“Let my mages come forward!” Lord Celbex commanded at the feast after the battle. The tents were bright with lanterns, full of music; servants with wine and food made sure that cups and plates were always full. Harrolen had been sitting with his wife, enjoying the night and the honors that were being given him but his friend was lounging with two lovelies, stroking the neck and half-exposed breast of one, kissing her then turning to take wine from a cup held to his lips by another woman. Both stood at their lord’s command.
“My good men, my fine men, my warrior mages,” Celbex extoled them as they came forward, one a bit unsteady with drink, Harrolen’s arm under his, to kneel before their lord.
“The gold that was promised!” Celbex held the pouches high to cheers and then handed one to each of his warrior mages. “More wine for everyone,” he called. There was more cheering.
“Now, a private word with you,” he turned motioning his mages to follow, taking them into a private tent where advisors waited. Celbex lounged on a soft chair and set his glass on a table.
“I have another task for you and more gold to follow.”
“As our lord wills,” Harrolen answered with a greedy smile, dragging his drunken friend into a bow.
“That gold I gave you so freely comes from the taxes I collect from my tenants. Fine people, most of them, good farmers and herders who live under my protection. Now that the orcs have been driven back, with your fine aid, they will enjoy more of that protection and more land.” He waved to Nelin who spread a map on the table.
“Not all my lord’s tenants have been so quick to pay their taxes. These small settlements here?” he pointed on the map. “Three houses in one, five in the other. My lord wishes to send a message to the rest of the small holders that taxes are to be paid when due.”
“Tomorrow,” Celbex smiled and leaned forward, “you will give them a lesson in obedience. A lesson that will have the rest…biddable? I could send soldiers out to punish them but they could defend against soldiers and a lesson from you will be so much stronger.” He held out his arms, “You with your spells of fire; I think fire would be best and lightning to strike them if they try to run from you? Yes, when they have been punished I think it will ensure that the rest understand their duty to their liege lord.” He leaned back, waiting.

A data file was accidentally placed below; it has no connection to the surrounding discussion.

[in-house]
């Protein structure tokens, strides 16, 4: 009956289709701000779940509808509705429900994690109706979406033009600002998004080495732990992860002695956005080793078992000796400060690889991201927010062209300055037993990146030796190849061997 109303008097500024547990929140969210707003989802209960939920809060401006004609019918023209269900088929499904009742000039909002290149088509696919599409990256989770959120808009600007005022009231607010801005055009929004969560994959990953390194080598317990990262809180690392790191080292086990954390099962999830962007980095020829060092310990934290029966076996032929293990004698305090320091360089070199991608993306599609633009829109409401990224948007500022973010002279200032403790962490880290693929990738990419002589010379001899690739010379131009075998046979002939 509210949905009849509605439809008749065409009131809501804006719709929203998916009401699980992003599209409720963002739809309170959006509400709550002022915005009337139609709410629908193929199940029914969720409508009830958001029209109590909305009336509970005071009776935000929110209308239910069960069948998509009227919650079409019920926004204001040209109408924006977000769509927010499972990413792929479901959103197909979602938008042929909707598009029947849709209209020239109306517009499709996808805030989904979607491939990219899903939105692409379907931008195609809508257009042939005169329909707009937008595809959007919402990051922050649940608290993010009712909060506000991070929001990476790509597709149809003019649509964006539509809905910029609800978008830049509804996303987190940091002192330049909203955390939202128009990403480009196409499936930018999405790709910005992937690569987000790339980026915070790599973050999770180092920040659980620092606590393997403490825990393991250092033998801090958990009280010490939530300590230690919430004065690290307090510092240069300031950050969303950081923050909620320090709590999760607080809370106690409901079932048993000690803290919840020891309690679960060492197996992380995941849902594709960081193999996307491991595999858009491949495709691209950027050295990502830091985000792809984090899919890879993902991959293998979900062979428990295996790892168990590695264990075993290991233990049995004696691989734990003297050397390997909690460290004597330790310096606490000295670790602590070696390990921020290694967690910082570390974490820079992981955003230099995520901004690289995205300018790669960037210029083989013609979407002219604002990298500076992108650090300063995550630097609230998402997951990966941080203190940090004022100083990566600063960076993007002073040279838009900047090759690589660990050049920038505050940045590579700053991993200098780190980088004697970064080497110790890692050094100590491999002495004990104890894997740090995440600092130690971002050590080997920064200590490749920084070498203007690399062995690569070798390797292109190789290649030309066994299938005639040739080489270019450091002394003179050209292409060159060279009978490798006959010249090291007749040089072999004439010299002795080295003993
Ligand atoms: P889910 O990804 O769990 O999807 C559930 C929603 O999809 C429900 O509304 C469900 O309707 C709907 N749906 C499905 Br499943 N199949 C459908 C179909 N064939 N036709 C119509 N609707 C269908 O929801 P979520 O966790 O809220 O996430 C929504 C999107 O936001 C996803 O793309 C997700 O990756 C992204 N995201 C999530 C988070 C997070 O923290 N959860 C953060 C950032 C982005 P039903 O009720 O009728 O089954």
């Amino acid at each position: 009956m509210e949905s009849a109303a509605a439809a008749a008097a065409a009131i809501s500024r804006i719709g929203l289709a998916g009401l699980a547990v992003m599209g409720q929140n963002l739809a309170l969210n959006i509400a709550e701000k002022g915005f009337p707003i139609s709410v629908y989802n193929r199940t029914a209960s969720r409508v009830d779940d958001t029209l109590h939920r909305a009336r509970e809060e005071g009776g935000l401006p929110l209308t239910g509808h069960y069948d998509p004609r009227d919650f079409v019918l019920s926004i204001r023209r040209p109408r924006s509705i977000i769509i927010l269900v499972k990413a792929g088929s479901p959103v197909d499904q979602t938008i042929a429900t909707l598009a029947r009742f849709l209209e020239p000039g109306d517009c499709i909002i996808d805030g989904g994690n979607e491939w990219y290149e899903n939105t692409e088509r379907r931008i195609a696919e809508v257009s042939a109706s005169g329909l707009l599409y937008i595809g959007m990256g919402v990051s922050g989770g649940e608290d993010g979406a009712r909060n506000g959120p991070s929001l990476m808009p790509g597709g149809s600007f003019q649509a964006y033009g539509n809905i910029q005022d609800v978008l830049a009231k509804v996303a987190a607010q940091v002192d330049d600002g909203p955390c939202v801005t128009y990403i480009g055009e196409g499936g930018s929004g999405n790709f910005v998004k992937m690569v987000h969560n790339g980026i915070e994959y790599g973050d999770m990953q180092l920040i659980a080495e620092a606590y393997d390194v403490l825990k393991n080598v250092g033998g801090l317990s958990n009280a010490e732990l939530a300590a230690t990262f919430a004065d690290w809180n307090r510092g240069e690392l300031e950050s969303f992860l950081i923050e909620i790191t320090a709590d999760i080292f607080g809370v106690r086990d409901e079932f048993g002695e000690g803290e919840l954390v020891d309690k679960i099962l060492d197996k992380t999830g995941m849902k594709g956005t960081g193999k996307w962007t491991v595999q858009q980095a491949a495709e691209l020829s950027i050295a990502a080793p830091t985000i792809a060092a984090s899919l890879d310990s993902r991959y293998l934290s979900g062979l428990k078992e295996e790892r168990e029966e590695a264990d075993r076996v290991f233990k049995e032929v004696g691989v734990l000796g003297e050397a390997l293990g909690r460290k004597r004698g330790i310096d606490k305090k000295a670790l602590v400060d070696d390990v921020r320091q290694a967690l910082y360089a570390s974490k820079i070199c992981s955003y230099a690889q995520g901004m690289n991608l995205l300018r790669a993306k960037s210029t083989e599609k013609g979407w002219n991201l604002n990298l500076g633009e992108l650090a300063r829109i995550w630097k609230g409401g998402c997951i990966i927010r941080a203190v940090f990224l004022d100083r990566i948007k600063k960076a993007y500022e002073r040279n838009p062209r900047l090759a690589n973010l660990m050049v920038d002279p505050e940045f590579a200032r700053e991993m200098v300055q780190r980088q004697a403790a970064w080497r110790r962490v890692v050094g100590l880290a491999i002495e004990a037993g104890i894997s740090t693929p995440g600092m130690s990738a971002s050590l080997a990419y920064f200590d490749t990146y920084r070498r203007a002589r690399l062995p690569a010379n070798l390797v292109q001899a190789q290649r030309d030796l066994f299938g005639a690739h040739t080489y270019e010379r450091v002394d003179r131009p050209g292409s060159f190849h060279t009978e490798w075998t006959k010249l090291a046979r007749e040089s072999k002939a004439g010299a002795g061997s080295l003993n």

“To our liege lord,” Harrolen held up his goblet, laughing greedily, nudging his friend.
“Our liege lord,” the man joined in the laughter, then downed his drink and swayed. “If my liege lord wills,” he gave a drunken bow, “I left a wench or two alone and I think they need tending.” He made a crude gesture and even Nelin laughed.
Celbex waved a hand and he stumbled out hearing more laughter behind him as the rest leaned over the map. He took the arm of a drunken wench, tugging on her clothes, kissing her roughly his hand on her breast. Then he pulled her out toward his own tent, shouting, “Celebrations for everyone.” Course laughter and nudges followed him.
In private, he urged the woman to drink again, and spoke a brief spell to rid himself of the effects of the wine. When she was soundly asleep, he lifted the rear of the tent and crept out into the night to warn the local farmers. That done, he fled to a port and used gold to buy passage on a ship that was sailing at dawn. Safely away he tried to forget Harrolen, occupying himself with learning what sailors had to teach, but in private he wept for his Brother.
When he finally returned to the Great House, he wrapped himself in new studies and buried the past and his Brother. It would be more than a decade before he thought about him again.
*** 1 ***
Fourteen years later